National Geographic : 1991 Nov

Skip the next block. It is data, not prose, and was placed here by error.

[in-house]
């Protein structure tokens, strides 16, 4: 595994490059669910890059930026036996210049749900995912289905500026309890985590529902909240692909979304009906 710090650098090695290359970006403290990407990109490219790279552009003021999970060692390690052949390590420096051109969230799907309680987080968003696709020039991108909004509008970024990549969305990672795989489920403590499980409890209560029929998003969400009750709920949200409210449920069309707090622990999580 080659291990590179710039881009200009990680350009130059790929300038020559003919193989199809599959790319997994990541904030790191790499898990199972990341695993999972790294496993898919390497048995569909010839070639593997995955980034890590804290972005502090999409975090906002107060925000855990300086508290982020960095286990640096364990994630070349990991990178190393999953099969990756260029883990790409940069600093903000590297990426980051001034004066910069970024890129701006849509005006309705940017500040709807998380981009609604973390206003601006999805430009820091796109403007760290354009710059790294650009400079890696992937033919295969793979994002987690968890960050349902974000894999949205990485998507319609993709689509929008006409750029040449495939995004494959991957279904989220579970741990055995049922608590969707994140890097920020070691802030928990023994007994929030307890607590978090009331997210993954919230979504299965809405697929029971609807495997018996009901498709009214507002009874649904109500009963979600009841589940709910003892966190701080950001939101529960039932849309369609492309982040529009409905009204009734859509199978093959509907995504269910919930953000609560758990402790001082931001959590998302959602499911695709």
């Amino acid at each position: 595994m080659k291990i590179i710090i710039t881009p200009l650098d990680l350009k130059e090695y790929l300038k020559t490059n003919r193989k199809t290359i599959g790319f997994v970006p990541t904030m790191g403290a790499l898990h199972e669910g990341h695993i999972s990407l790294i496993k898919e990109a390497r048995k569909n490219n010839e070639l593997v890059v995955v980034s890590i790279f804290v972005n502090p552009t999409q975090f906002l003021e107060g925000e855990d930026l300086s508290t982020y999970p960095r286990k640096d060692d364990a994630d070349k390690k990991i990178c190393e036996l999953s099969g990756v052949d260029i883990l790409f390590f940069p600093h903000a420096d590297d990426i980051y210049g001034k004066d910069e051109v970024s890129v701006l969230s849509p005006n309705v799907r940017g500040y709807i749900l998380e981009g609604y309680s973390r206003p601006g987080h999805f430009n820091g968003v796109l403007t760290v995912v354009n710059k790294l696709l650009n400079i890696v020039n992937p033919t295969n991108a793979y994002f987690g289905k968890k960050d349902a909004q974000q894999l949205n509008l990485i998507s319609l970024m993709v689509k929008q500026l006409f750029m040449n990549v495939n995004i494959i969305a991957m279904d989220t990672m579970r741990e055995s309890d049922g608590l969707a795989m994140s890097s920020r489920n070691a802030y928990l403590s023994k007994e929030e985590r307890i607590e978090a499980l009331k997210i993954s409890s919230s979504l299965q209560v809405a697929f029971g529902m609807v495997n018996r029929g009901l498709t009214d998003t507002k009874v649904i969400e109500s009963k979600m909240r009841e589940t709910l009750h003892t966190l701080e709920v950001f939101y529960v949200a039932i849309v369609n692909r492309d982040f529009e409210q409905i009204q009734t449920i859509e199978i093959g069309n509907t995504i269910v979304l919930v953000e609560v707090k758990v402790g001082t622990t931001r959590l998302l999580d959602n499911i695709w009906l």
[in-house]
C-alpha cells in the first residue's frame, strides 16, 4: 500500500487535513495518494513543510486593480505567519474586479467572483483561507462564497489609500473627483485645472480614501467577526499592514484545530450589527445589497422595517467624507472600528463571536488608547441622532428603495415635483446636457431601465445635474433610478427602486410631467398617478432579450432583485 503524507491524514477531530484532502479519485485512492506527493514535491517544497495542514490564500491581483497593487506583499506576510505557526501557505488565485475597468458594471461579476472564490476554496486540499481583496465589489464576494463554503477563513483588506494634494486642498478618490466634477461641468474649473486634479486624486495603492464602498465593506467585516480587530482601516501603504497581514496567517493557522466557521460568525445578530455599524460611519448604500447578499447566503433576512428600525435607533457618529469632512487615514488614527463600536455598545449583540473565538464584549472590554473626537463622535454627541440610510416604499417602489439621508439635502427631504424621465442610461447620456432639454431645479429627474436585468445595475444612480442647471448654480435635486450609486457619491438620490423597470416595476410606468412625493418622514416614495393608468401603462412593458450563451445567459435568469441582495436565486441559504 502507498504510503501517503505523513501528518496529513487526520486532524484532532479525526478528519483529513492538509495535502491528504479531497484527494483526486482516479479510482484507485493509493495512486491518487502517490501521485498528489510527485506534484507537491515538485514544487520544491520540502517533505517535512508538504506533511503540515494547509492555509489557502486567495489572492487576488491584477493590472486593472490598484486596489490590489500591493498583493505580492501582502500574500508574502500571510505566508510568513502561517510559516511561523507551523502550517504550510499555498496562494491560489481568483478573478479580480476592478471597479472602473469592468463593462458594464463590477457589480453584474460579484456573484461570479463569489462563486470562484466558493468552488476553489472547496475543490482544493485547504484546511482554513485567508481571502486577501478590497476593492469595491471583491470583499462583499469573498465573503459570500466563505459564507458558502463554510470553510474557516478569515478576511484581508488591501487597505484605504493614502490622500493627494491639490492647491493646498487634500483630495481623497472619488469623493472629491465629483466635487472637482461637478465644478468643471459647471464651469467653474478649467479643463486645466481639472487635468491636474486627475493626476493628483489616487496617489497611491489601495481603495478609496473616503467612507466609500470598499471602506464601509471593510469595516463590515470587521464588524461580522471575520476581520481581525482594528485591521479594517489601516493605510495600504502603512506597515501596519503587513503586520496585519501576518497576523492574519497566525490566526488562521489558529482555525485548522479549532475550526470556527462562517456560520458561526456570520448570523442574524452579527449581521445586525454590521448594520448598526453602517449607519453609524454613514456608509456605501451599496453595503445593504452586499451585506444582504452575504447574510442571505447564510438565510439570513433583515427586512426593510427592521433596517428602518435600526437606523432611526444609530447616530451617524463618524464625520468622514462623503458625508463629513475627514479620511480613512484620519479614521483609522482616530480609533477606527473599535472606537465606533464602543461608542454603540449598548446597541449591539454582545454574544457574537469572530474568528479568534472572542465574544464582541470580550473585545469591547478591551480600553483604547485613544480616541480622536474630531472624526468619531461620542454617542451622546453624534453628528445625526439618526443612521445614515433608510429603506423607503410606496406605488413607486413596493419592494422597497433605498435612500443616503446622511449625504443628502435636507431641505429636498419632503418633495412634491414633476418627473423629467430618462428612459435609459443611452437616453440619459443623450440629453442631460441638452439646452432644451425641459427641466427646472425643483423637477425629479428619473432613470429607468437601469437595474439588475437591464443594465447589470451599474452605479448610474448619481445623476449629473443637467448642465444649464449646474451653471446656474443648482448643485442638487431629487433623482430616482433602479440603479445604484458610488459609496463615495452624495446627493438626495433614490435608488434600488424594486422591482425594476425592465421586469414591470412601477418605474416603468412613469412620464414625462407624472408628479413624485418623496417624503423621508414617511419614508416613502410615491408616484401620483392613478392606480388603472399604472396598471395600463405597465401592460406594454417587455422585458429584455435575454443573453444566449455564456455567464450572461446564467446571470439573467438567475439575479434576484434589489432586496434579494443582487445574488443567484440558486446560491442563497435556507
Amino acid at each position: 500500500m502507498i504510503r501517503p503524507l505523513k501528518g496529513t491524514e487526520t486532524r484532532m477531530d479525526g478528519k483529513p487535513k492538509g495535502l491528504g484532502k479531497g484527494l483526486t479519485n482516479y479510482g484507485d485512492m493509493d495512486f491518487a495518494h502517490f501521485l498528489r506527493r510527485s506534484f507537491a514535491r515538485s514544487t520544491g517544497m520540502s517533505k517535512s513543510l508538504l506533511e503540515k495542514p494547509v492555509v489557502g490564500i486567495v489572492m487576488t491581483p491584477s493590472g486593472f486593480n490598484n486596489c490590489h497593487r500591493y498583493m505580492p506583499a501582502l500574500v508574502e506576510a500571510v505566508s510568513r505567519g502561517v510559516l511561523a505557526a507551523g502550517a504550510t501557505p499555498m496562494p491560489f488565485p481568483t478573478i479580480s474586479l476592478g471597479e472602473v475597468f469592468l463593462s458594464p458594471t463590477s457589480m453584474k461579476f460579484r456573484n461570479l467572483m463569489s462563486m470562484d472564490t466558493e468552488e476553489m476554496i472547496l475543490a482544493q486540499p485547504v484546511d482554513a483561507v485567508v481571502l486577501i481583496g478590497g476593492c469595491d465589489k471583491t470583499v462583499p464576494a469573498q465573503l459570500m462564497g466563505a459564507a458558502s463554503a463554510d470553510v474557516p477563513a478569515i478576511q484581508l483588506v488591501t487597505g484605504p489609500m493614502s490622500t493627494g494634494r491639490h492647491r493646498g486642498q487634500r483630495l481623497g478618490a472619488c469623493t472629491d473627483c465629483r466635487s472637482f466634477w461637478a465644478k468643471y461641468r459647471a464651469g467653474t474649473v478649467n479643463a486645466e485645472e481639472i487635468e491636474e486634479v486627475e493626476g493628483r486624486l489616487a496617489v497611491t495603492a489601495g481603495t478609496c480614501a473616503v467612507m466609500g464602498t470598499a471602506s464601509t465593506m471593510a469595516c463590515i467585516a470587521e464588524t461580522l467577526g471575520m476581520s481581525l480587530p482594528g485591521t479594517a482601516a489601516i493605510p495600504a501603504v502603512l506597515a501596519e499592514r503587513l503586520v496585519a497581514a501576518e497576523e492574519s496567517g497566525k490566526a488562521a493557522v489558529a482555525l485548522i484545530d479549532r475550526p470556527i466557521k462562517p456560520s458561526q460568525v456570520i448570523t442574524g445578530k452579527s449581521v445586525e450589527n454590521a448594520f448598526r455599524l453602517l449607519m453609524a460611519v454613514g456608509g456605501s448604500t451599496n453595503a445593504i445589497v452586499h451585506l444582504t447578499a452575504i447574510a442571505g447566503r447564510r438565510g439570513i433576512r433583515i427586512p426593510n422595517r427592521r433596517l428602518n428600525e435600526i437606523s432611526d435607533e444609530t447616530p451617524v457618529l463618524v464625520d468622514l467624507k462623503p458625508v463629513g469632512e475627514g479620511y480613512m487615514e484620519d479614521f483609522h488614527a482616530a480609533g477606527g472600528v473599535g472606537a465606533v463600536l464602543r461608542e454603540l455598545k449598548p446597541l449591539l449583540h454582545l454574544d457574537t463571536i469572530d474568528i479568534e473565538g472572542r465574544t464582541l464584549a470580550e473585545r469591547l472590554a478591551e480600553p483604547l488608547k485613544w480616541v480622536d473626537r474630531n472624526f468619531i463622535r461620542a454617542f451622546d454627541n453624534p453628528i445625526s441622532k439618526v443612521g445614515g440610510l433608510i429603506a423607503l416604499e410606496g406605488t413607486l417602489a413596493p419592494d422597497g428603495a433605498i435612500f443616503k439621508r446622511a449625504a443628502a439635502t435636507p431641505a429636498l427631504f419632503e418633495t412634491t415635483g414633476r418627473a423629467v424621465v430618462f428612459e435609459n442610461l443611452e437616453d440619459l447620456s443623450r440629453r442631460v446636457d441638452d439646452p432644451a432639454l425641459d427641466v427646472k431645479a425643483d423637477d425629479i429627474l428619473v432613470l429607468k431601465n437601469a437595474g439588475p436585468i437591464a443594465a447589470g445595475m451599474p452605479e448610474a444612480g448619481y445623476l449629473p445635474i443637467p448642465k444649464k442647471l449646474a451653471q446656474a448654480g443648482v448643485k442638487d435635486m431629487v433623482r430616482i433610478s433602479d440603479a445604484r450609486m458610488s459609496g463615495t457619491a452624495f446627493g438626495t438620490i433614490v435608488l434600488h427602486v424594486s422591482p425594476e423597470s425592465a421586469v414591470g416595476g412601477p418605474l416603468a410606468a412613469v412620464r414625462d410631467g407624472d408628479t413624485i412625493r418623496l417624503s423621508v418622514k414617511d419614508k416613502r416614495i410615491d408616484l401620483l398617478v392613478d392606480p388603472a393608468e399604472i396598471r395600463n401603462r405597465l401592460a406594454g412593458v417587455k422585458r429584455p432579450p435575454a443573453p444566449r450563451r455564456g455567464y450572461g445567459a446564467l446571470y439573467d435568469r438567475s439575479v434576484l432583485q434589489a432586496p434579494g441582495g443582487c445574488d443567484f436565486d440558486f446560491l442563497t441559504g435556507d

APTAIN KILUNDU KATIANDA checked the heavily erased and penciled-in course on his ancient chart and peered through his binoculars, looking for channel markers among the distant islands clotting the sur face of the river. A stocky, middle-aged man, Captain Kilundu has sailed the Zaire River and its tributaries for 23 years, and though he rarely wears his blue uniform and white cap, he sits in his oversize chair at the helm of the Colonel Ebeya as captain, mayor, and judge. Yet of all the authority figures I encountered during my nine-month journey along the river, Kilundu was easily the kindest and most understanding, and I often sought him out for information, and for companionship. "This is not just a boat," he said. "It is a social service. There are no roads here and very few other boats. This boat is the only market, the only pharmacy, the only clinic, and the only bar for hundreds of miles. We bring the town to the people." The view from the bridge showed a town in itself: The boat was augmented by the six double-deck barges it pushes, jammed with more than 5,000 people, making the ungainly flotilla one of the largest towns on the 1,077 mile stretch of river between Kinshasa, the capital, and Kisangani. Lashed by vines to the boat, 150 or so pirogues, huge hollowed out hardwood trees from the forest brooding in the background, waved in the current like suckerfish attached to a great shark. Aboard Captain Kilundu's fleet, women washed clothes, children, and themselves in water drawn by lowering powdered-milk cans over the sides. They plucked chickens, butchered monkeys, pounded plantains, and cooked for their families in the passageways. People slept and made love in sweltering, dark second- and third-class cabins crowded with bundles of merchandise and smoked meat. Those hundreds of passengers without cabins packed the gangways and rooftops, spreading sleeping mats wherever there was space, napping, playing cards, and gathering in the bars to chat and pass the time. Barbers There's precious little quiet on the Colo nel Ebeya, a floating town that never sleeps. Yet amid the clamor of the boat's markets, kitchens, engines, and bars and shouts from an occasional fistfight a little girl manages to curl up for a nap.